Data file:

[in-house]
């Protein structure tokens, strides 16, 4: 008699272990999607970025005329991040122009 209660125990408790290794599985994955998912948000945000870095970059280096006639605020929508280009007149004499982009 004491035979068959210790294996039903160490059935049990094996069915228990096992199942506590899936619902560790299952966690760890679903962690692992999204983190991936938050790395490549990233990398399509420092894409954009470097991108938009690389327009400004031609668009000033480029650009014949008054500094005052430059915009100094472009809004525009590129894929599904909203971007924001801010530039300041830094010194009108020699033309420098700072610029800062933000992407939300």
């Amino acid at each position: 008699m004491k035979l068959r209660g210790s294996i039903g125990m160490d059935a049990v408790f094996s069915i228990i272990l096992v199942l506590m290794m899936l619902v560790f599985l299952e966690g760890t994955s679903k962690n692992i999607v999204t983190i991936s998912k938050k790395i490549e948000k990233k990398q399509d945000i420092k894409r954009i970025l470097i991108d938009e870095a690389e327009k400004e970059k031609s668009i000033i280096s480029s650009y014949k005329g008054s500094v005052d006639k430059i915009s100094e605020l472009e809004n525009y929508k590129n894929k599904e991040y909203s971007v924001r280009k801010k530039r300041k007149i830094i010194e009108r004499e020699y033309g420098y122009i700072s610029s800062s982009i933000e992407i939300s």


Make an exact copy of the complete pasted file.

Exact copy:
[in-house]
């Protein structure tokens, strides 16, 4: 008699272990999607970025005329991040122009 209660125990408790290794599985994955998912948000945000870095970059280096006639605020929508280009007149004499982009 004491035979068959210790294996039903160490059935049990094996069915228990096992199942506590899936619902560790299952966690760890679903962690692992999204983190991936938050790395490549990233990398399509420092894409954009470097991108938009690389327009400004031609668009000033480029650009014949008054500094005052430059915009100094472009809004525009590129894929599904909203971007924001801010530039300041830094010194009108020699033309420098700072610029800062933000992407939300």
């Amino acid at each position: 008699m004491k035979l068959r209660g210790s294996i039903g125990m160490d059935a049990v408790f094996s069915i228990i272990l096992v199942l506590m290794m899936l619902v560790f599985l299952e966690g760890t994955s679903k962690n692992i999607v999204t983190i991936s998912k938050k790395i490549e948000k990233k990398q399509d945000i420092k894409r954009i970025l470097i991108d938009e870095a690389e327009k400004e970059k031609s668009i000033i280096s480029s650009y014949k005329g008054s500094v005052d006639k430059i915009s100094e605020l472009e809004n525009y929508k590129n894929k599904e991040y909203s971007v924001r280009k801010k530039r300041k007149i830094i010194e009108r004499e020699y033309g420098y122009i700072s610029s800062s982009i933000e992407i939300s």